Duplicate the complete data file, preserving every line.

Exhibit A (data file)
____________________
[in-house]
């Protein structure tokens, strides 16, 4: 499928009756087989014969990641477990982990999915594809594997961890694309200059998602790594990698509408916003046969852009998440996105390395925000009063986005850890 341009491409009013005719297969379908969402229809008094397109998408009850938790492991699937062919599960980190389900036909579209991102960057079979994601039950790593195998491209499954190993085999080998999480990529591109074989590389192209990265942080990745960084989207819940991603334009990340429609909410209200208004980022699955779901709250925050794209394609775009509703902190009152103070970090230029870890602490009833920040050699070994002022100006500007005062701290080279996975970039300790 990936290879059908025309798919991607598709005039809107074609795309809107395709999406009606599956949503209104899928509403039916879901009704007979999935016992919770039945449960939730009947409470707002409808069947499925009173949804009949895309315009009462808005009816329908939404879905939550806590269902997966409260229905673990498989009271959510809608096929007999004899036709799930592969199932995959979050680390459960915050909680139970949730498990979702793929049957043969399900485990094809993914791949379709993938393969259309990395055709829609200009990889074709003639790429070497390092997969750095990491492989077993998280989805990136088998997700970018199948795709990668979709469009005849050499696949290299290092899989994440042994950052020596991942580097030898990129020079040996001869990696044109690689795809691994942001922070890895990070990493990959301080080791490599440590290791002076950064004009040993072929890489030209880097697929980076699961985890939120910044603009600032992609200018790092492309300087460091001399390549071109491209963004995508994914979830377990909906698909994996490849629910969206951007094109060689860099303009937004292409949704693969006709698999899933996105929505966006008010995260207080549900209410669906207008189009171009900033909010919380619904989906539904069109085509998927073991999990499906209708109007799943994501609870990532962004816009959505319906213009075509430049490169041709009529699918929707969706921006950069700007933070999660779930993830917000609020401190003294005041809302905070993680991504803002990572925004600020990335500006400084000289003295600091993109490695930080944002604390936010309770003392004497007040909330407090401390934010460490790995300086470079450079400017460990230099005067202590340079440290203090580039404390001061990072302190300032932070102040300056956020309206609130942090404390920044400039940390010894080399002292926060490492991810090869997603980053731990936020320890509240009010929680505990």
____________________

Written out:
[in-house]
């Protein structure tokens, strides 16, 4: 499928009756087989014969990641477990982990999915594809594997961890694309200059998602790594990698509408916003046969852009998440996105390395925000009063986005850890 341009491409009013005719297969379908969402229809008094397109998408009850938790492991699937062919599960980190389900036909579209991102960057079979994601039950790593195998491209499954190993085999080998999480990529591109074989590389192209990265942080990745960084989207819940991603334009990340429609909410209200208004980022699955779901709250925050794209394609775009509703902190009152103070970090230029870890602490009833920040050699070994002022100006500007005062701290080279996975970039300790 990936290879059908025309798919991607598709005039809107074609795309809107395709999406009606599956949503209104899928509403039916879901009704007979999935016992919770039945449960939730009947409470707002409808069947499925009173949804009949895309315009009462808005009816329908939404879905939550806590269902997966409260229905673990498989009271959510809608096929007999004899036709799930592969199932995959979050680390459960915050909680139970949730498990979702793929049957043969399900485990094809993914791949379709993938393969259309990395055709829609200009990889074709003639790429070497390092997969750095990491492989077993998280989805990136088998997700970018199948795709990668979709469009005849050499696949290299290092899989994440042994950052020596991942580097030898990129020079040996001869990696044109690689795809691994942001922070890895990070990493990959301080080791490599440590290791002076950064004009040993072929890489030209880097697929980076699961985890939120910044603009600032992609200018790092492309300087460091001399390549071109491209963004995508994914979830377990909906698909994996490849629910969206951007094109060689860099303009937004292409949704693969006709698999899933996105929505966006008010995260207080549900209410669906207008189009171009900033909010919380619904989906539904069109085509998927073991999990499906209708109007799943994501609870990532962004816009959505319906213009075509430049490169041709009529699918929707969706921006950069700007933070999660779930993830917000609020401190003294005041809302905070993680991504803002990572925004600020990335500006400084000289003295600091993109490695930080944002604390936010309770003392004497007040909330407090401390934010460490790995300086470079450079400017460990230099005067202590340079440290203090580039404390001061990072302190300032932070102040300056956020309206609130942090404390920044400039940390010894080399002292926060490492991810090869997603980053731990936020320890509240009010929680505990």